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Summer Strategies for Graduate Students Part III: Writing for Tomorrow Today.

In Part II I shared some strategies for reading over the summer that have worked for me at various stages of my graduate program. Reading over the summer is a great way to increase your knowledge of your field and to get ahead start on program requirements that are looming ahead in the coming academic year. However, reading is not the only activity that graduate students can engage in over the summer that can make their immediate and long-term futures more promising. Today I am going to discuss how graduate students can use the summer to write.

Throughout the academic year, graduate students engage in many activities or encounter ideas that can potentially lead to summer writing projects. Here are a few strategies that I have used in the past to advance my academic livelihood by devoting significant portions of my summer to writing.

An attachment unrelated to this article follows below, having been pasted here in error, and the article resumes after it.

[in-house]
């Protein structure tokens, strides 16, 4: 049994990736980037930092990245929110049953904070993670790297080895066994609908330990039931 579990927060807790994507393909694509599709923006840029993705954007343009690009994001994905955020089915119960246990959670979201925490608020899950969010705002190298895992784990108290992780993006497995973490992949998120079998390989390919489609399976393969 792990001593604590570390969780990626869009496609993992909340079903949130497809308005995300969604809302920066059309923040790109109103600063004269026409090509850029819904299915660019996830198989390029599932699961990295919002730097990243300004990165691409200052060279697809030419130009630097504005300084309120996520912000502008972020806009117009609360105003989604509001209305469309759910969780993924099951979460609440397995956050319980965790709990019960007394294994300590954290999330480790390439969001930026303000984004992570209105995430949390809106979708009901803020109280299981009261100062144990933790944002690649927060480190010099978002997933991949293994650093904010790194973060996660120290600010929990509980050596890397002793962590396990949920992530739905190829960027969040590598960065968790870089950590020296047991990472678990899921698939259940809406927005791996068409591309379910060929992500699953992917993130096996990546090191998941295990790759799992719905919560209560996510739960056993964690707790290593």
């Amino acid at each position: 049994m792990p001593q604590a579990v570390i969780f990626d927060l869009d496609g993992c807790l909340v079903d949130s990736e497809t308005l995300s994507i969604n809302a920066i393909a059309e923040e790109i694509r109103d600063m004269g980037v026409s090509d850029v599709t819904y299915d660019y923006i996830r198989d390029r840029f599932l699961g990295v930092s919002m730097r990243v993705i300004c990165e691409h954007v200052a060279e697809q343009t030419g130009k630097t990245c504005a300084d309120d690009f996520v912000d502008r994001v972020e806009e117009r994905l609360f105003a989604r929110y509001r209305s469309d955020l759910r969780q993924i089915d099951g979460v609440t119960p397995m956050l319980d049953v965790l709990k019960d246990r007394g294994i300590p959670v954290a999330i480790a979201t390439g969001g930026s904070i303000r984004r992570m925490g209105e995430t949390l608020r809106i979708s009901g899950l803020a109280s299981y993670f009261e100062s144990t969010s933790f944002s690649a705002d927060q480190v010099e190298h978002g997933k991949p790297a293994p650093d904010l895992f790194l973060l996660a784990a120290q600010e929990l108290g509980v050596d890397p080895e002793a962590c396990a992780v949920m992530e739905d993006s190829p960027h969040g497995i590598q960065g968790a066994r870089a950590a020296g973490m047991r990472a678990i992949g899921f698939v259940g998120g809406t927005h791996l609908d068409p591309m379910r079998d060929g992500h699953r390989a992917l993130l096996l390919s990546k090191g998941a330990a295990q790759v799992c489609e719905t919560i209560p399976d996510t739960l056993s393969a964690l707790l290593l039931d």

1. The Term-Paper Transformation. In my post on reading I talked about identifying areas of interest that you did not have the opportunity to pursue in detail in your coursework and devote time to reading them over the summer. This strategy is sort of the opposite. Reflect back on the past year of coursework and the research or scholarly projects that you completed as term-papers for your courses. Do any of them stand out? If you find yourself still thinking about a term-paper topic a great deal or if you did particularly well on one of them it is a good idea to take the summer to transform the paper. If you are a younger student, you might begin by meeting with the professor for that course to talk about ways to improve the paper and proceed from there. For more advanced graduate students, I recommend thinking about old term papers as potential future conference papers and, eventually, publications. Conference papers are a nice transitional stage between the term paper stage and the publication stage, and it is never too early to start thinking about presenting at conferences (I will address the issue of conferences in more detail in later posts). Regardless of your goal, however, the important point here is to continue developing promising projects that you began as term papers. Doing this can help advance your thinking, lead you toward potential thesis or dissertation topics, and foster your professional development by introducing you to the process of maturing research or scholarly paper projects. At the beginning, you may need more direct guidance from the faculty in your program, but as you mature as a graduate student you will begin to get a feel for what a term paper needs to transform it into a conference paper.